This probably should just be a tumblr post, but I heard all the Buzz about JavaFx script on the Java Posse podcast.
All my googling skills failed to come up with a good page with examples that showed me how awesome it can be. Meanwhile I just came across Digg charts ( yes I am very much behind in my browsing) and the fact that the elegant metrics were all executed in flash makes me wonder whether I should substitute OR add in flex to my list of code groups to get around to learning.
Meanwhile, I only wish someone could send me a link with metrics graphs done in Java that look as classy as the digg charts.
Trolling through the google search results for javafx the new “flash competitor” from sun , I came across this cool screencast centric code blog.
Its called thescreencast.com. The blog uses the wink tool to create audio-less screencasts which are in flash and show at a very good resolution on the browser page. The topics covered are java and eclipse centric.
Though I am a convert to netbeans , I like the overall style of the blog and the content featured. I have been playing around with wink and really like its feature-set. Maybe codeitch will feature some wink based screencasts while I attempt to converge on a platform to deliver my screencast centric code content . The only problem is that since I don’t use my own hosting provider , its hard to embed my screencasts the way thescreencast.com has. But maybe there just might be a way to have my cake and eat it too.
I am a strong proponent of screencast based teaching and learning. For the most part I have been using youtube to host screencasts. Typically these were recorded using ISHOWU on my mac using the H.264 codec/format and then uploaded onto youtube either directly or after converting to ( ipod capable) m4v . The results of these you probably see on my early screencasts on codeitch and at The Omics world.
I was introduced to a brightcove via a webcast forwarded to me by Deepak, which talked of their enhanced flash codec ( from on2 technologies) and decided to give it a try.
I uploaded the same screencast onto brightcove and youtube. In the past , youtube tended sometimes to garble the first few seconds of my video if I went directly from H.264 to youtube-flash and so I also uploaded a version where I went from H.264 to m4v (ipod) and then uploaded that file to youtube.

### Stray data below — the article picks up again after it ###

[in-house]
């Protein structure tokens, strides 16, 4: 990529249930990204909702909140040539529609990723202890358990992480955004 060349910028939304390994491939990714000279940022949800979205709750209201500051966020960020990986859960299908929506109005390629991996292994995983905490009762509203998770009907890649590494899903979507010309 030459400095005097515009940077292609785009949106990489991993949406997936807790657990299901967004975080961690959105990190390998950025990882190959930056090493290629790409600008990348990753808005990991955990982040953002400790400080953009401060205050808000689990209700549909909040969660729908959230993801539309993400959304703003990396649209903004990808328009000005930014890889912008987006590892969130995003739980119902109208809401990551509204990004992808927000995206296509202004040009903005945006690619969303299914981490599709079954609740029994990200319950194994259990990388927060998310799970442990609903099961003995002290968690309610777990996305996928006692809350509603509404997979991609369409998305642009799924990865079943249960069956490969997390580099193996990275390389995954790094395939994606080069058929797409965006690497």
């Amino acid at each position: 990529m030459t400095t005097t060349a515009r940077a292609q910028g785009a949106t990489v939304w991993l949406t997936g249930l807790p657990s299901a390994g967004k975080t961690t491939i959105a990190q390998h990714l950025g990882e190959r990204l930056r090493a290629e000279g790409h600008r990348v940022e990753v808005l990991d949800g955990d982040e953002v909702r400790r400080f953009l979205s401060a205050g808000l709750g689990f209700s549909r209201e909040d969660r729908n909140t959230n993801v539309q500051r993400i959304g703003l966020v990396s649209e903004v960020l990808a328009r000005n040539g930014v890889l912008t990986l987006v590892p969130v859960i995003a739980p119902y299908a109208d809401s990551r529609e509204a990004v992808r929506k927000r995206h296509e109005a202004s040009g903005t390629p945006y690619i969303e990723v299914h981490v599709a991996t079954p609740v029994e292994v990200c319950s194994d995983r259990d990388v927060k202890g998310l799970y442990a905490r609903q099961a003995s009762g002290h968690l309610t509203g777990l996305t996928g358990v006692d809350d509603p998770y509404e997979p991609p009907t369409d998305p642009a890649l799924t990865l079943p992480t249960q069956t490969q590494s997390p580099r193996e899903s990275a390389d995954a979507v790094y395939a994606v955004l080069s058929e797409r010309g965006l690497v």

Brightcoves transcoding did an excellent job and you can almost read the text on my deliberately high resolutio screen capture. I will definitely use brightcove for all my future screencasts both here and at The Omics world. Hopefully the folks at wordpress.com will start supporting the brightcove plugin soon which will allow it to play within this blog page , till then just click on this link or see it in action on my tumblrlog. Feel free to right mouse click on the video and explore the options the brightcove player gives you from right inside the player window. No more looking for information on crowded youtube pages.
I have been a avid fan of screencast based teaching and learning and have used youtube based screencasts quite often here and at the omics world. The Oreilly safari online bookshelf has also been a favorite of mine as I try to pick up my five favorite technologies. I was delighted to come across a link to video-screencast based learning now offered by safari online. They are a series of screencast based books from lynda.com with screencasts in the quicktime format. The Quicktime format and large size allows them to be of very high resolution and reasonably sized (5-10 MB) , and they are very easy to follow along with.
I do find that screencasts cut to the chase when it comes to conveying a point and I could easily sit through 2 chapters worth of Excel training since they were screencast based. For now I am glad that such tools are becoming increasingly available and I wont be surprised if a significant portion of computer tech training moves to screencasts rather than text only books. Maybe my tech learning curves will become less steep now thanks to these screencasts that go along with my Safari online subscription.
The icon above from Safari Online for Video Books
In the last screencast and post we got our xml exported file from backpackit parsed and printed using the minidom package using a python script.
Over the last year I have been gathering a lot of my experimental data in the form of “note entries” on several backpackit pages ( One for each project). As a first task – I wanted to get a feeling for how many such notes are present.
So with a little help from Mark Pringles excellent book called dive into python we can do the following two things
First obtain an array containing all the note nodes of the kind
<note title=”Bt-TRK pH 7.0 uptake flux with Trypsin treated Bt-TRK 06/19/06″ id=”1005550″ created_at=”2006-08-22 22:38:31″
Then use the created_at attribute and write it to a text file for further processing
SO now for the code
from xml.dom import minidom
# Create XML object
xmldoc = minidom.parse('backpackit.xml')
# I want to get a feel for how many note nodes were in the original file
# Thats as simple as the call getElementsByTagName
notelist = xmldoc.getElementsByTagName("note")
Num_notes = len(notelist)
outfile = open ('notelist.txt','w')
print "I have " + str(Num_notes) + " notes total "
# Now I want to capture when those notes were created and save it to a file
i = 0
#The python for loop
for i in range(len(notelist)):
date_elem = notelist[i].attributes["created_at"]
outfile.write(date_elem.nodeValue + "\n")
print "Wrote file notelist.txt"
# END of script
So now we have a file with all the created_at dates and times. I really want to know how busy I was for the last year and chart a pattern of how many posts I had per week for the whole year. So lets try and get at that information in the next codeitch project.
Refs minidom python doc
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